Professor LePore proceeds to note, “There’s no danger that anyone will forget it, by whatever name. The harder question is not what to call the events of that day, but what to make of the maddening four years and more that led up to it: the long slow rot of the Republican Party; the perfidy of the Republicans in the House and the Senate since January 2017;…”
139 of Republicans in the House and eight in the Senate voted not to overturn the presidential election results. Only 10 Republicans joined with their Democratic colleagues in the vote to impeach Trump.
Those Republicans who continued to stand with Trump, and to put his miscreant behavior, baseless claims, and their party before country, are part of the problem. As Professor Bernard Grofman, a political science professor the University of California, Irvine wrote to Tom Edsall, “It is the enablers of the mob who truly deserve the blame and shame.”
Professor Grofman makes it clear, however, that there is more than enough blame to go around, and that it is bipartisan in terms of generating the decades-long decline that moved many toward the mob. He opines, “We would not have Trump as President if the Democrats had remained the party of the working class. And, he suggests, “… white, less well-educated voters didn’t desert the Democratic Party, the Democratic Party deserted them.”
1/6 should be a wake-up call for America. And should be heard as a call to action for all patriotic Americans who recognize that we are a nation divided, and that we need to become a nation united in order for this great experiment in democracy called the U.S.A. to advance.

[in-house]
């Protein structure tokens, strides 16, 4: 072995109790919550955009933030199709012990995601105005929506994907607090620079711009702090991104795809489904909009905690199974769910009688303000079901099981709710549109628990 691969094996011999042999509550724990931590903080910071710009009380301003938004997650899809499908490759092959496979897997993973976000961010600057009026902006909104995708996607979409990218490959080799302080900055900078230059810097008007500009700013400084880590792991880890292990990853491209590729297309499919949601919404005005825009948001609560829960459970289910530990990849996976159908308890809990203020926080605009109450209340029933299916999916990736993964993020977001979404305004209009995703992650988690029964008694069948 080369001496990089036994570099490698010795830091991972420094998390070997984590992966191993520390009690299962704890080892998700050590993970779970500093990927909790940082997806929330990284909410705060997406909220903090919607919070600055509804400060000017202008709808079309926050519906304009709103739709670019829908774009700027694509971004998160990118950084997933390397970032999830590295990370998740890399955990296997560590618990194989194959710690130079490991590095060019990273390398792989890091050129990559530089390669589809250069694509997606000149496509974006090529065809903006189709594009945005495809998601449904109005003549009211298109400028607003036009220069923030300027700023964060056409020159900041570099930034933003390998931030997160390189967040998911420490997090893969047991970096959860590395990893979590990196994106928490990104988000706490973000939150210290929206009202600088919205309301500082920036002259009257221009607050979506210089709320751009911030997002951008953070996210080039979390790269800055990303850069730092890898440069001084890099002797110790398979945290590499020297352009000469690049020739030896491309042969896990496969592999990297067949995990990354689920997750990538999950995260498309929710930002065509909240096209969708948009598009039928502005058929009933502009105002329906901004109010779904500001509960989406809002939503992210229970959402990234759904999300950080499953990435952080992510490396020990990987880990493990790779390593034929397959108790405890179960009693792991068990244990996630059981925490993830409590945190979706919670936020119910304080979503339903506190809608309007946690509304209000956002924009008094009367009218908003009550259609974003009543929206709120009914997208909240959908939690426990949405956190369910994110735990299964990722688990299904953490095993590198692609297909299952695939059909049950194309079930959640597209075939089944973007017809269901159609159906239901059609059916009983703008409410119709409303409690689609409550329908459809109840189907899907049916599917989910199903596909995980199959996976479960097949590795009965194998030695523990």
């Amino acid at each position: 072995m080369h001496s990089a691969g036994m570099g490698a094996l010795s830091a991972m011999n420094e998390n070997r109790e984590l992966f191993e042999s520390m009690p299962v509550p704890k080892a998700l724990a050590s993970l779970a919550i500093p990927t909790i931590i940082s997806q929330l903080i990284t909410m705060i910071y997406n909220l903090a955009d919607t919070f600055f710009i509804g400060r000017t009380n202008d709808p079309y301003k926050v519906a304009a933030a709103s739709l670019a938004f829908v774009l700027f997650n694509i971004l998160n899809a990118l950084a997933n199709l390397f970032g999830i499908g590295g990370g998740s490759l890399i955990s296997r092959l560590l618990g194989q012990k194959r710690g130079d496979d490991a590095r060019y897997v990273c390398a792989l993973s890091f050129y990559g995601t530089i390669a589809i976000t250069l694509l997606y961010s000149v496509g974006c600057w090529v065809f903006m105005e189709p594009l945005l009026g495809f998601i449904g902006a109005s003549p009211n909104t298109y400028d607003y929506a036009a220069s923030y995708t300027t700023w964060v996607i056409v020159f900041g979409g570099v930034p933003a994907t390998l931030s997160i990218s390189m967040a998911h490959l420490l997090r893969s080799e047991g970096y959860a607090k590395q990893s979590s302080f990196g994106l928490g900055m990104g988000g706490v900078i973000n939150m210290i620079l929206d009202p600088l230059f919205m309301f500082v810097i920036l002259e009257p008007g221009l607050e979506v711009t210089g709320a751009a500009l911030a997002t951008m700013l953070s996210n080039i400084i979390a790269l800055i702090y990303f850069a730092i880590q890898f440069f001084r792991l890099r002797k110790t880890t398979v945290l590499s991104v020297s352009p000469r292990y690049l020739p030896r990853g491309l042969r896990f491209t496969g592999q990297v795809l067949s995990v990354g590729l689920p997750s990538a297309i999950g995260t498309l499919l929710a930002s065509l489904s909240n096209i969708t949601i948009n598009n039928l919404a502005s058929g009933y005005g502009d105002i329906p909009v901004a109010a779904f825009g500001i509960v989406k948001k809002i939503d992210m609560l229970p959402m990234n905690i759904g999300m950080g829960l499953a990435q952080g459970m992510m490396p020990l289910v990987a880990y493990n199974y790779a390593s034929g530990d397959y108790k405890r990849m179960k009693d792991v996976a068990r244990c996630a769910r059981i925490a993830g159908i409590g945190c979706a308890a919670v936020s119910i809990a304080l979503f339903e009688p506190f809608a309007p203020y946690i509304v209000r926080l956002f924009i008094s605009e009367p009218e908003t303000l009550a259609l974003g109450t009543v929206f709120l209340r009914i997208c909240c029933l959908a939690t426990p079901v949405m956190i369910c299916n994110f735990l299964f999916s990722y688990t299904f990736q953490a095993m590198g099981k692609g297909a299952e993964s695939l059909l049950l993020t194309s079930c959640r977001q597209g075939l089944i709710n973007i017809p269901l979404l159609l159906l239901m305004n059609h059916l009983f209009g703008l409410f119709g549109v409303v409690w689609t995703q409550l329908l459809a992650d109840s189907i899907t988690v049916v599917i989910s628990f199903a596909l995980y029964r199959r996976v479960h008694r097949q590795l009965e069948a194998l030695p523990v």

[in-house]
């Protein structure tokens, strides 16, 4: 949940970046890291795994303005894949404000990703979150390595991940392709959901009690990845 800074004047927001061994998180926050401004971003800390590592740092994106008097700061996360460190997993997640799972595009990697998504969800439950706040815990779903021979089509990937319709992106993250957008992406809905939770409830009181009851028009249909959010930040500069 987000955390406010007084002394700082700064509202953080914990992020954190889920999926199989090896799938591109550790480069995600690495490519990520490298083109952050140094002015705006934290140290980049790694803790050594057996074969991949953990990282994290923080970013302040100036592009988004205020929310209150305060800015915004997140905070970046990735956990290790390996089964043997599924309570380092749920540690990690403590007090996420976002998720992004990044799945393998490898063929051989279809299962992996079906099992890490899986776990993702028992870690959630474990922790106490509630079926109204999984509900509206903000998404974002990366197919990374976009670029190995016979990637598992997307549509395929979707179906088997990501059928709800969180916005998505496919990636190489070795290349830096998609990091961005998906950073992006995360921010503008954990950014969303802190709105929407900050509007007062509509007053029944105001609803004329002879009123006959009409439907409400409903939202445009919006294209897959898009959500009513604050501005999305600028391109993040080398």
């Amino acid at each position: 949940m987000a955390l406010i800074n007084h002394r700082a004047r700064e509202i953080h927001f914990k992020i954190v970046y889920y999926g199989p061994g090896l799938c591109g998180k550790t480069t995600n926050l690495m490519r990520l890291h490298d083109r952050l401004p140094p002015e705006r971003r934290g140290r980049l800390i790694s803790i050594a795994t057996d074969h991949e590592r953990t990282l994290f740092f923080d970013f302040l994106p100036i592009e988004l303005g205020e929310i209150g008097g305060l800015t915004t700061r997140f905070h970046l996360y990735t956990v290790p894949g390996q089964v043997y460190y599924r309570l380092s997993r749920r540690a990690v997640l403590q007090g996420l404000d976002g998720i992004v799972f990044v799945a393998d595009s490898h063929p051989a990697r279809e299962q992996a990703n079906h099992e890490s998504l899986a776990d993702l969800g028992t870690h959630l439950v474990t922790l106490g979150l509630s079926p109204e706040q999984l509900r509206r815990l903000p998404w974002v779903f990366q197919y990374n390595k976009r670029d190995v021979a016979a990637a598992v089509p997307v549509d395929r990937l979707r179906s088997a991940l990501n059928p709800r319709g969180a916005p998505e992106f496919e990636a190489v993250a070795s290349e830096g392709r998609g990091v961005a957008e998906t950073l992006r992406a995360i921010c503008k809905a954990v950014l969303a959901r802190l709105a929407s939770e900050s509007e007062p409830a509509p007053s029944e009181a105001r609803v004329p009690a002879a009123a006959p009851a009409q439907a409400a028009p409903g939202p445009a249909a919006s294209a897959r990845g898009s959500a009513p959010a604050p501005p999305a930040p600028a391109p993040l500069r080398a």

There is a tremendous amount of work that will have to be done by the committed citizens of all stripes and persuasions who are willing to join forces to bring us together. And it will take a very long time. We, the people, need to understand this. The United States participation in World War II precipitated by 12/7/1941 lasted until 9/2/1945. The war on terror precipitated by 9/11/2001 goes on, in some ways, until today.
1/6 is a tragic date and should be remembered as such. It should also be remembered as the date of a wake-up call and a call to action to reverse the downward trajectory of the American democracy.
In closing, there is one other date that should be remembered. That date is 1/20/2021 — the date that Joe Biden took office as the 46th President of the United States of America.
It is the date that this country adhered to its defining democratic values, proved its resilience and tenacity, and started to build back better. The long hard journey to rebuild and renew America has begun.
In his inaugural address, President Joseph R. Biden explained:
And now, a rise in political extremism, white supremacy, domestic terrorism that we must confront and we will defeat.
To overcome these challenges to restore the soul and to secure the future of America — requires more than words.
It requires that most elusive of things in a democracy:
Amanda Gorman, the nation’s first youth poet laureate, reading her poem “The Hill We Climb,” declared:
We will rise from the gold-limbed hills of the west,
We will rise from the windswept northeast
Where our forefathers first realized revolution
We will rise from the lake-rimmed cities of the midwestern states,
We will rise from the sunbaked south
We will rebuild, reconcile and recover
And every known nook of our nation and
every corner called our country
our people diverse and beautiful will emerge
battered and beautiful
When day comes we step out of the shade,
aflame and unafraid
The new dawn blooms as we free it
For there is always light,
If only we’re brave enough to see it
If only we’re brave enough to be it.
1/20. Remember that date forever!